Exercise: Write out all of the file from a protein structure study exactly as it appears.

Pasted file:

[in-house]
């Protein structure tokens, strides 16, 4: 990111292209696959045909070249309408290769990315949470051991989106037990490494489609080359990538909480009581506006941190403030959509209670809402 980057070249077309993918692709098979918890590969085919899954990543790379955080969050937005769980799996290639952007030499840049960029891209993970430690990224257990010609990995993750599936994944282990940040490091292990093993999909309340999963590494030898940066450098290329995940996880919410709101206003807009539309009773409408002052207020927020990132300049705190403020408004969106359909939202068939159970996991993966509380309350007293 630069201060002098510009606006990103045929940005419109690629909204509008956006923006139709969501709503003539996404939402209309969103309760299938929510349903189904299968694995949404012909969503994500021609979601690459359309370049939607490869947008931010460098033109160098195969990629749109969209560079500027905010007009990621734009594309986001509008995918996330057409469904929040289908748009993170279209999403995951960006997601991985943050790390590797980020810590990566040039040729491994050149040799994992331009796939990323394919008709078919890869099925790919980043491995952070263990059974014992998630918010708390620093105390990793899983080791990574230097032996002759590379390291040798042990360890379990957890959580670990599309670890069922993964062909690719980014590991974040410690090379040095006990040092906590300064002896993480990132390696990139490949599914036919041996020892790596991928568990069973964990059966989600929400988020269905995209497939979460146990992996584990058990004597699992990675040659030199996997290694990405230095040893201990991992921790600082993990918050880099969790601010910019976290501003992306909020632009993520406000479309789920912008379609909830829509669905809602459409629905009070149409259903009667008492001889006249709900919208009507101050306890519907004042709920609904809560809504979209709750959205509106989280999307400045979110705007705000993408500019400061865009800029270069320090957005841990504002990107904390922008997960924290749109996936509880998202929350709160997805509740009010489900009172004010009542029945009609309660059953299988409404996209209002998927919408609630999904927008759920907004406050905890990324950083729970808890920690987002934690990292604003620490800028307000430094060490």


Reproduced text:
[in-house]
């Protein structure tokens, strides 16, 4: 990111292209696959045909070249309408290769990315949470051991989106037990490494489609080359990538909480009581506006941190403030959509209670809402 980057070249077309993918692709098979918890590969085919899954990543790379955080969050937005769980799996290639952007030499840049960029891209993970430690990224257990010609990995993750599936994944282990940040490091292990093993999909309340999963590494030898940066450098290329995940996880919410709101206003807009539309009773409408002052207020927020990132300049705190403020408004969106359909939202068939159970996991993966509380309350007293 630069201060002098510009606006990103045929940005419109690629909204509008956006923006139709969501709503003539996404939402209309969103309760299938929510349903189904299968694995949404012909969503994500021609979601690459359309370049939607490869947008931010460098033109160098195969990629749109969209560079500027905010007009990621734009594309986001509008995918996330057409469904929040289908748009993170279209999403995951960006997601991985943050790390590797980020810590990566040039040729491994050149040799994992331009796939990323394919008709078919890869099925790919980043491995952070263990059974014992998630918010708390620093105390990793899983080791990574230097032996002759590379390291040798042990360890379990957890959580670990599309670890069922993964062909690719980014590991974040410690090379040095006990040092906590300064002896993480990132390696990139490949599914036919041996020892790596991928568990069973964990059966989600929400988020269905995209497939979460146990992996584990058990004597699992990675040659030199996997290694990405230095040893201990991992921790600082993990918050880099969790601010910019976290501003992306909020632009993520406000479309789920912008379609909830829509669905809602459409629905009070149409259903009667008492001889006249709900919208009507101050306890519907004042709920609904809560809504979209709750959205509106989280999307400045979110705007705000993408500019400061865009800029270069320090957005841990504002990107904390922008997960924290749109996936509880998202929350709160997805509740009010489900009172004010009542029945009609309660059953299988409404996209209002998927919408609630999904927008759920907004406050905890990324950083729970808890920690987002934690990292604003620490800028307000430094060490």